Excerpt from I Shall Not Hate by Izzeldin Abuelaish, plus links to reviews, author biography & more

Summary |  Excerpt |  Reviews |  Beyond the Book |  Readalikes |  Genres & Themes |  Author Bio

I Shall Not Hate

A Gaza Doctor's Journey on the Road to Peace and Human Dignity

by Izzeldin Abuelaish

I Shall Not Hate by Izzeldin Abuelaish X
I Shall Not Hate by Izzeldin Abuelaish
  • Critics' Opinion:

    Readers' Opinion:

  • First Published:
    Jan 2011, 256 pages
    Jan 2012, 256 pages

  • Rate this book

Book Reviewed by:
Kim Kovacs

Buy This Book

About this Book

Print Excerpt

Dalal, my second-oldest daughter, was named after my mother. She was a second-year student at the same university as Bessan, where she was studying architectural engineering. She was a quiet, studious girl, shy like most of my daughters. Her architectural drawings were remarkable to me - a sign of the precision she demanded of herself.

Shatha was in her last year of high school and hoping to score the top marks in the class when they took their exams in June so she could fulfill her dream to become an engineer. The three girls were best friends and slept in the same room of our house in Jabalia City, a five-story building that my brothers and I had built. Each of us had a floor for his family; my children and I lived on the third floor. One brother lived apart from us in a separate house. When we constructed the apartment building, he said he wanted to be near but in his own place. So we built another house for him. The first floor of our house was reserved for our mother. (My sixth brother, Noor, had become caught up in the conflict of the region and has been missing for decades.) Mayar and Aya, who were in grades nine and eight, were almost painfully shy. Sometimes they even asked one of their older sisters to speak to the others for them. But they were clever girls. Mayar looked the most like her mother, and she was the top math student in her school. She entered school competitions in Gaza and usually won. She wanted to be a doctor like me. She was the quietest of my six daughters, but she was not shy about describing the impact the strife in Gaza had on the people who live there. She once said, "When I grow up and become a mother, I want my kids to live in a reality where the word rocket is just another name for a space shuttle." Aya was never far from Mayar. She was a very active, beautiful child who smiled easily and laughed a lot when she was with her sisters. She wanted to be a journalist and was very determined in her own quiet way. If she couldn't get what she wanted from me - permission to go to visit a relative or to buy a new dress - she'd go to her mother and say, "We are the daughters of the doctor; you must give this to us." Aya loved language, excelled in Arabic literature. She was the poet in the family.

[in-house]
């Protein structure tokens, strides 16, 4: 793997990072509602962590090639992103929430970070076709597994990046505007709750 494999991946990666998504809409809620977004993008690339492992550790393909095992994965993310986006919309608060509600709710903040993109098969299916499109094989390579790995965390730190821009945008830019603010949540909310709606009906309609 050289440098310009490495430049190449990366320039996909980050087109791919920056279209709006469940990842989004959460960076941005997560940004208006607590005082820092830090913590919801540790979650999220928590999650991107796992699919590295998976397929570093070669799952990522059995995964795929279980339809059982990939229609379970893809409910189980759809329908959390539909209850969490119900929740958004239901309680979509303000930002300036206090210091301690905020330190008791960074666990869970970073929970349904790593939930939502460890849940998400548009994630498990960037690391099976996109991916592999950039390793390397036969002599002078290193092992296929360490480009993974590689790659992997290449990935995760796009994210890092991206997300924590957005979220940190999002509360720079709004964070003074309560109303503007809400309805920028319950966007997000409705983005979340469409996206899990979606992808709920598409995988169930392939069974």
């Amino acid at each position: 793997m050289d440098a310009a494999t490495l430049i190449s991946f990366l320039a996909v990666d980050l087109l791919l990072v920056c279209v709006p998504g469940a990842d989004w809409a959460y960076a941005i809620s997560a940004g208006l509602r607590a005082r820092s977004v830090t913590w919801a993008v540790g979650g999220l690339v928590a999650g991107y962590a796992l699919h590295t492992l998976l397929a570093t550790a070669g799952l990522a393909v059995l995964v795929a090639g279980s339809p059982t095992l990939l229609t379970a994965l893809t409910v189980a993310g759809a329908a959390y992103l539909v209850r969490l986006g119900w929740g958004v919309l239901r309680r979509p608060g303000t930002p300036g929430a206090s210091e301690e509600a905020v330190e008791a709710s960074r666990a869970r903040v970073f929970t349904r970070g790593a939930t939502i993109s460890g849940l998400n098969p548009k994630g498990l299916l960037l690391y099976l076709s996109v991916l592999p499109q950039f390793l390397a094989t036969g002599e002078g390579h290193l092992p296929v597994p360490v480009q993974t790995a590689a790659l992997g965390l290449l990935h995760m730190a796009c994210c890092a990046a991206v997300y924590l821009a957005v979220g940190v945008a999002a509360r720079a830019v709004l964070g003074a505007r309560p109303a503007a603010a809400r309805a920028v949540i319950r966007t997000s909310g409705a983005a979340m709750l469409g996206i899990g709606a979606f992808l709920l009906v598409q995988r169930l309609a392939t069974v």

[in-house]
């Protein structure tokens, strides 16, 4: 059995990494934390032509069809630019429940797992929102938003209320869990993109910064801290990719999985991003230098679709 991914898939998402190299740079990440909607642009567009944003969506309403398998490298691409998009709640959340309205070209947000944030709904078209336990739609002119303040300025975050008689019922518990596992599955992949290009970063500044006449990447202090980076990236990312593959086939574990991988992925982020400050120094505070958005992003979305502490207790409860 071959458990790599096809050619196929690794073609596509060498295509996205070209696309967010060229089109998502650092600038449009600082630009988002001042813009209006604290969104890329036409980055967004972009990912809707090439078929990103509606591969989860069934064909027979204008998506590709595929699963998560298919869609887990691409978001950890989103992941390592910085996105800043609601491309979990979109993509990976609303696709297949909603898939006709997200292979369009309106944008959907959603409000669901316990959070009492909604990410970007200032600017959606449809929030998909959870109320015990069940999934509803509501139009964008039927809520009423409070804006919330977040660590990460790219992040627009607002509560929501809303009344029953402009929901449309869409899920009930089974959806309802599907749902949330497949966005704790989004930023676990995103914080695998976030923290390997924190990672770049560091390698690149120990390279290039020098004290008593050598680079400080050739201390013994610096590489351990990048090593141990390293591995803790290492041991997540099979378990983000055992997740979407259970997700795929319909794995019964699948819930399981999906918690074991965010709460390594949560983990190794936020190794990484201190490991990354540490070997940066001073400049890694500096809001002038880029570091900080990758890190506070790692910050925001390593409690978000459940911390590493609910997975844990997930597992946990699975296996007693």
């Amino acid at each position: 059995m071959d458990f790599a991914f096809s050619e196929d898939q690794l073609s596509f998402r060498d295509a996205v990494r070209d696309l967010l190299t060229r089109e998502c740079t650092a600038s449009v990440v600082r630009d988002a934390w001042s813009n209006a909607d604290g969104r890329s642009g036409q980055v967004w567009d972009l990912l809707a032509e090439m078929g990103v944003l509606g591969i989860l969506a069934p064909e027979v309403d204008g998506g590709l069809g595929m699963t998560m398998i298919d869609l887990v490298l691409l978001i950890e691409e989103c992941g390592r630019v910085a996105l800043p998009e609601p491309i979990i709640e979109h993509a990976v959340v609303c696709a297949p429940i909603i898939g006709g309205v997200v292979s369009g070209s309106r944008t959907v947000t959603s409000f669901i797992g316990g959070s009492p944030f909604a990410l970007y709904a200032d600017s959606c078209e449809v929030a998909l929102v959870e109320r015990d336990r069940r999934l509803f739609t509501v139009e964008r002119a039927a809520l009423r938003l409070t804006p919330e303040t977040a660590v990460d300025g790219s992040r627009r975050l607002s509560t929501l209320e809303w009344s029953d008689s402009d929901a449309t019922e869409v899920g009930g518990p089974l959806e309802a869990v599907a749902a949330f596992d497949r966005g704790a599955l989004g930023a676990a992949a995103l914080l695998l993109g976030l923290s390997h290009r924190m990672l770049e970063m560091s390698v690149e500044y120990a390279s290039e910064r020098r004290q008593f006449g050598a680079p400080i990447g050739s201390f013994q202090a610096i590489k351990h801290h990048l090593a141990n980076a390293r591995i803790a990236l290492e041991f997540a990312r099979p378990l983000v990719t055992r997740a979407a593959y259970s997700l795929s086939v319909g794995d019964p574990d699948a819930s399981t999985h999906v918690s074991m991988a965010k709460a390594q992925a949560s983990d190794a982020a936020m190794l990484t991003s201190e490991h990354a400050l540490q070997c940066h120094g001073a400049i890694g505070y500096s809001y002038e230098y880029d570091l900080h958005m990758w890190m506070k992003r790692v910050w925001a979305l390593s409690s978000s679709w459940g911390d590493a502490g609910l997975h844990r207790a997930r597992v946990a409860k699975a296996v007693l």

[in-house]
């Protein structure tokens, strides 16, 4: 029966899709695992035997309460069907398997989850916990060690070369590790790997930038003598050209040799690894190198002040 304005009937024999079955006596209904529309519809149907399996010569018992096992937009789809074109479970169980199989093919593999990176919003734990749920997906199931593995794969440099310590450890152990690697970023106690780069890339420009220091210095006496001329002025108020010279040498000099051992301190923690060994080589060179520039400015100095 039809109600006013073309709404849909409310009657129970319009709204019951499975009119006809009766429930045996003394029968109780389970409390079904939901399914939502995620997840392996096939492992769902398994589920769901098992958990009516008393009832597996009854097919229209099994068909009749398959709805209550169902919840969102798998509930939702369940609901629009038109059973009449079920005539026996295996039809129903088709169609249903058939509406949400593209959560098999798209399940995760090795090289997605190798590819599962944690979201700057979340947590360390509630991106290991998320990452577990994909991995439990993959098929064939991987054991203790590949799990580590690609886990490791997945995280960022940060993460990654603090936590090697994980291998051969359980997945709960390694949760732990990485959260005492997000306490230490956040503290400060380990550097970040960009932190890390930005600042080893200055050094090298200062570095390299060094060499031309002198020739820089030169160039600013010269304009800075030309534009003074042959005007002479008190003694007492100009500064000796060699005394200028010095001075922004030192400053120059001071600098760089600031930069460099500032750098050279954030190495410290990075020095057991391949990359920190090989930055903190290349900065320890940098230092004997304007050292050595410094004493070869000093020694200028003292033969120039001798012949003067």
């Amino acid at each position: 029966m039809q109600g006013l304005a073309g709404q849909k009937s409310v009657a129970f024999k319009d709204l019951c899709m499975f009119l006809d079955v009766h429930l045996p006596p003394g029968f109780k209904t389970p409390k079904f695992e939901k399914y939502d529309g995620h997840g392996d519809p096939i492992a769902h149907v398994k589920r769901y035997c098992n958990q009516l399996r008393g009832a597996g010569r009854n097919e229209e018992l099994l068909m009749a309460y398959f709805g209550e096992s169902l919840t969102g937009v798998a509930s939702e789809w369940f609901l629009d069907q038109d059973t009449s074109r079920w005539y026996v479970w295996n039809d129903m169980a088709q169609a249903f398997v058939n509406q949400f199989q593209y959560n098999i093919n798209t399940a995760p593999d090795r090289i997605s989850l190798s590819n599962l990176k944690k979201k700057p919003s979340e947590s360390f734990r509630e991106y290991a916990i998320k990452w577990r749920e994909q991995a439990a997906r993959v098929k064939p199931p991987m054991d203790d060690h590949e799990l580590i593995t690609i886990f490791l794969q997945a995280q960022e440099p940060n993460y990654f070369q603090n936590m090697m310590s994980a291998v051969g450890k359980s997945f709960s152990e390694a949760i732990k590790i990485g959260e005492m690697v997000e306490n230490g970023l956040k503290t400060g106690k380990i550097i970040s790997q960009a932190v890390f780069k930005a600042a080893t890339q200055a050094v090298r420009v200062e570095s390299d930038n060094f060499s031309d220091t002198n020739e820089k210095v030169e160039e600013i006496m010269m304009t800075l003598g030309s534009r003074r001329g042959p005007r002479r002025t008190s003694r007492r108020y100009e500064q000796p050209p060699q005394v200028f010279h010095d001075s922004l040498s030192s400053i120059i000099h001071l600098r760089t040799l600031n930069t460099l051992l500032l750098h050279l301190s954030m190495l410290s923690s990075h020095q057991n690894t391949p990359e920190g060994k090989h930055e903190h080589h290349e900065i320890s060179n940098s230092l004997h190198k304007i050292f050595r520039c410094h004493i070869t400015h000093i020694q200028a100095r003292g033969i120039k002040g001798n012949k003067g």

Raffah, my youngest daughter, with eyes as bright as stars, was an outgoing child, inquisitive, rambunctious, and gleeful. She was in grade four that year.

Mohammed, named after my father, was our first son, a young man of thirteen. He needed the guidance of a father, and I was worried about that because I was away four days a week, working at the Sheba hospital in Tel Aviv. He was to take the grade seven exams in June. His little brother, Abdullah, our second son, who was in the first grade, was the baby of the family. Watching him running to his sisters on the beach, kicking up the sand as he bounded over the dunes, I felt a special pain for this motherless boy: How much would he remember her?